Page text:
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re evaluating the classic work of pierre bourdieu_ this project

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					Sophia Krzys Acord
Department of Sociology & Philosophy, The University of Exeter, Amory Building,
Rennes Drive, Exeter EX1 2EG
www.projects.ex.ac.uk/socarts/sophia


Beyond the ‘Code’: Taste, Performance and Decision-Making among
Curators of Contemporary Art


The PhD dissertation project, Beyond the 'Code', provides an account of the tacit and
practical bases of curatorial decision making in two 'elite' European centers for
contemporary art (London's Institute of Contemporary Art and ARC/Musée D’Art
Moderne in Paris), drawing on 23 guided interviews with other curatorial professionals.
Using video in the exhibition installation and video-elicitation interviews, I consider
exhibition installation as a process that configures both curators and audience in ways
that are consequential for the degree and form of public inclusion in exhibition settings.
This work uses a case study in the sociology of art to think more broadly about
aesthetic materials as mediators, drawing on work in action theory, the sociology of
education and the sociology of technology. By developing a grounded theory of aesthetic
materials as active (actants in the Actor Network Sense), that is, in reflexive relation to
more explicitly cognitive and verbal representations, interpretations, evaluations and
accounts, I demonstrate how aesthetic materials and the tacit material practices through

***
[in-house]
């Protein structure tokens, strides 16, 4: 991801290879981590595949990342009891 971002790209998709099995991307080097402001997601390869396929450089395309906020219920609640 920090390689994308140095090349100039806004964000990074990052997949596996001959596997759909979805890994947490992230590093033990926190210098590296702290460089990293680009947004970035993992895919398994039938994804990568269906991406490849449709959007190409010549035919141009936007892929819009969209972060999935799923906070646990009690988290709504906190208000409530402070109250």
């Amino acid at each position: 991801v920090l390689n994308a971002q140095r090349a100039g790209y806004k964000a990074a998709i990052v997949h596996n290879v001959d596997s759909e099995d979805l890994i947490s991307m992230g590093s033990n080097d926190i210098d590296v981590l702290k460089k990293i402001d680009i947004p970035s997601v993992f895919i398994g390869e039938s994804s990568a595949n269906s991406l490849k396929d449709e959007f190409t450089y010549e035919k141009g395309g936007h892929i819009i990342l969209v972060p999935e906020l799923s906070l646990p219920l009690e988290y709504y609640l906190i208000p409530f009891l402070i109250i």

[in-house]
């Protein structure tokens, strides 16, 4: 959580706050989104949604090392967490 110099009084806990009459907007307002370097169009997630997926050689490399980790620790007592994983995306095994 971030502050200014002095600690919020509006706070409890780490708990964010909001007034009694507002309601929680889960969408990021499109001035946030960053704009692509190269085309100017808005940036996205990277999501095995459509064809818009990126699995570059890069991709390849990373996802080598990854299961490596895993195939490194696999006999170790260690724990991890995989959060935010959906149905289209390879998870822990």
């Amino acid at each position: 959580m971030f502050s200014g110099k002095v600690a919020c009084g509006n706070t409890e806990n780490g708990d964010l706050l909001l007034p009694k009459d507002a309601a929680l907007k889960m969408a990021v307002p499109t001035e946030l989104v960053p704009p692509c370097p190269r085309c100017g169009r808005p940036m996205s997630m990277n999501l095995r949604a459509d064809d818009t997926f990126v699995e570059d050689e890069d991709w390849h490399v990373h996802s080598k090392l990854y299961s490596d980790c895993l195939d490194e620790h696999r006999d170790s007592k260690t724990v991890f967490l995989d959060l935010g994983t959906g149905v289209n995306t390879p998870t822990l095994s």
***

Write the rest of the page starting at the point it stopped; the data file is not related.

which they are configured can be seen to anchor action, and partake simultaneously in
boundary creation/transformation. In documenting these processes as they take shape in
real time and in relation to material objects, the body and the built environment, this
work aims to contribute to the on-going developments and debates that centre around
the creation of a 'strong' cultural sociology and to extend core sociological thinking on
the social structures and bases of action.

Re-evaluating the classic work of Pierre Bourdieu, this project explores the underlying
processes through which artistic distinctions and hierarchies are naturalised. How do
unacknowledged criteria, notably ‘personal taste,’ play a role in the passing of judgment
and aesthetic decision-making? Through ethnographic fieldwork with curators of
contemporary art in the United Kingdom and France, I explore the aesthetic,
embodied dimension of creative action, investigating how the work of artistic
institutions may unknowingly facilitate categories of social exclusion. An investigation
into the construction of artistic appreciation will advance the sociological understanding
of the causes of insular taste cultures, the creation and maintenance of symbolic
boundaries and the factors implicated in the formation of cultural taste. By highlighting
the tacit bases of artistic judgment, this work aims to facilitate social inclusion through
government policies and practices, as well as to provide a grounding for an 'area of
translation' between popular and 'art world' discourses.

				
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